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Career coaches craft effective workers


Local coaches say business is up as hiring is down.

This summer, people looking for work are facing bleak prospects. About 63 percent of employers do not expect to hire any additional workers this summer, according to staffing firm Manpower’s quarterly employment outlook survey, and 10 percent plan to cut jobs. Iowa’s unemployment rate is 4.1 percent.

Some companies and individuals are responding to the challenge through career coaches. Members of several Des Moines coaching firms say business has been increasing the past few years. There are three main uses for a career coach. One is when a company wants to help a worker improve his or her performance, or groom a worker for a new job. Another is when individual workers want to improve themselves to achieve a career goal. The third occurs when companies hire coaches to help laid-off workers prepare for the transition to finding new employment.

Some may consider it surprising that cashed-strapped companies laying off workers would invest in a transitional career coach, but Mary Hultman, managing director for Right Management Consultants, says it makes perfect sense. Providing counseling to departing employees improves morale, both of the employees who are leaving and those who are being retained.

Sharon Coleman Johnson of The Johnson Group says transitional coaching helps laid-off workers search for new jobs with a positive attitude, which helps them find employment more quickly. She says she helps people making career changes examine the possibilities and the probabilities.

“You want to talk about what’s probable instead of what’s realistic, because it’s an emotional time,” Johnson said. “Everyone becomes really focused on their part of the work world. Sometimes, even at the most senior levels, people aren’t aware of what’s going on outside.” She says people tell her what their ideal job would be, she helps them discover how probable their goal is, then helps them either to achieve their ideal or craft a more workable goal.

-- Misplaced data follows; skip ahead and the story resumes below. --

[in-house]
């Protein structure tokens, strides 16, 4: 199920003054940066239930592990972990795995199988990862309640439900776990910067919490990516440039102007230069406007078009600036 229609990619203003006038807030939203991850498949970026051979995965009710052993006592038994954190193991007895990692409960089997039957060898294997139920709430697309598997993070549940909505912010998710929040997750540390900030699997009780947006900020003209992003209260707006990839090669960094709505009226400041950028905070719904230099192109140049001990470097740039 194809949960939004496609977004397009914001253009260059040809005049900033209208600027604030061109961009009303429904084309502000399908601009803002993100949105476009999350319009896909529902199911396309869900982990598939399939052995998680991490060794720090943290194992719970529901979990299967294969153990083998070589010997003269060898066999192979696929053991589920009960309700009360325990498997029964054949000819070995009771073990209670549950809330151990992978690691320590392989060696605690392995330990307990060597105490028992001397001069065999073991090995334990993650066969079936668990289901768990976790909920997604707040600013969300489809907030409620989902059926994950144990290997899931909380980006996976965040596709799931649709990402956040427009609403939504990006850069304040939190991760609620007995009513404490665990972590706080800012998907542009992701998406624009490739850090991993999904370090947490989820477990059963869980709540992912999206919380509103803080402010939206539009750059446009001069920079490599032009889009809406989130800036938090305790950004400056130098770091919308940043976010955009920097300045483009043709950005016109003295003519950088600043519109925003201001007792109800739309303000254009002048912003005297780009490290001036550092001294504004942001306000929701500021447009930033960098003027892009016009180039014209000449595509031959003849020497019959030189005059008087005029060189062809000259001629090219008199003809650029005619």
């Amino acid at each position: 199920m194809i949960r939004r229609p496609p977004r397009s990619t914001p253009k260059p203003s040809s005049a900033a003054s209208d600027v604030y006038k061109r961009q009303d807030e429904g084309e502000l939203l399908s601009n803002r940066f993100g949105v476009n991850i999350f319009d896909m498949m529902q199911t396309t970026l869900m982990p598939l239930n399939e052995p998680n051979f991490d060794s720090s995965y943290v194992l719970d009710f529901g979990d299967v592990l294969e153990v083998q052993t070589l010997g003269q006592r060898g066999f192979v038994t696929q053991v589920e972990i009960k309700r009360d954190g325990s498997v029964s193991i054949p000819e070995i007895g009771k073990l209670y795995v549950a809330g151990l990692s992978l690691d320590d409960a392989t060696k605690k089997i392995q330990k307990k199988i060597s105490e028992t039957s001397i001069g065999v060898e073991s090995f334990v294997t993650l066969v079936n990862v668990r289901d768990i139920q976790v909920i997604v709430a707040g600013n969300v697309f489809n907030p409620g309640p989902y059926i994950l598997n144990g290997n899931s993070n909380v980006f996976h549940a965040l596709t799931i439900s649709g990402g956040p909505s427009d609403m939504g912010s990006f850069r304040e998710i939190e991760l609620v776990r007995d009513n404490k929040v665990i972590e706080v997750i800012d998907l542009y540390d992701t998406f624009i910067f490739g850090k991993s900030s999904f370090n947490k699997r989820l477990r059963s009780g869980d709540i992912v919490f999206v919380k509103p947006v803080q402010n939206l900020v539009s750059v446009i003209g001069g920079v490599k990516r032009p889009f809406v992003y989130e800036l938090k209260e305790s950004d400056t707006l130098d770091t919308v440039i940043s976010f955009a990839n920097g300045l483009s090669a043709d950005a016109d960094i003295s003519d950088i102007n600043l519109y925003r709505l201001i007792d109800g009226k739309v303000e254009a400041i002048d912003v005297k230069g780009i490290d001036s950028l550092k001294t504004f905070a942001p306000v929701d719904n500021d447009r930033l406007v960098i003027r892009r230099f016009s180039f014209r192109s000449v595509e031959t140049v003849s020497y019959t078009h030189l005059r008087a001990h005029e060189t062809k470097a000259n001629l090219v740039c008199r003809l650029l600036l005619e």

“Sometimes a coachee is concerned that [being assigned a career coach] is a bad thing,” said Hultman. “In the past, coaching meant the employee had a performance issue. Now it’s about helping a person reach their highest potential.”

She emphasizes that employees should take it as an opportunity, not a punishment, when their companies offer them the chance to work with a coach.

“It’s a great gift when a company says, ‘You’re so important that we’re going to invest the resources to make you as successful as possible,'” she said.

Billie Ruth Sucher, founder and president of Billie Sucher and Associates, says her specialty is helping people look at themselves like a product.

“When you don’t know your product, it’s difficult in this job market,” Sucher said. “We all get so busy doing our jobs that we don’t take the time to look at who we are and what we do — what our product is and what it can do for an organization.”

Sucher has a master’s degree in counseling, and has written a book titled “Between Jobs: Recover, Rethink and Rebuild.” She says when working with clients in career transition, she helps them assess their skills, put together a resume, prepare for interviews and practice negotiations.

“The most important thing is to always be prepared,” she said. “Change dominates the workplace today, and you never know what may happen.”

Hultman says the questions she’s most commonly asked by companies who hire her are “Does this really work? Is it possible that behavior will change?”

“People think you can’t change behavior, but we change behavior all the time,” Hultman said. “What is acceptable in one corporate culture isn’t acceptable in another. We adapt.”  

Shirley Poertner of Poertner Consulting Group describes a long road to improvement.

“The first step is to help people find within themselves what their authentic leadership style and approach is,” she said. “Then we identify how they want to grow and change to enhance their leadership style. I work with them one-on-one, meeting with my clients once a week for six to 12 months. Meanwhile the leader is growing and changing.”

“In down economies, organizations are more interested than ever in leaders who can attract and retain good employees,” Poertner said.   “That’s what leadership is all about. An executive coach helps leaders become more effective. We’re getting more business right now because organizations need to be more effective.”  

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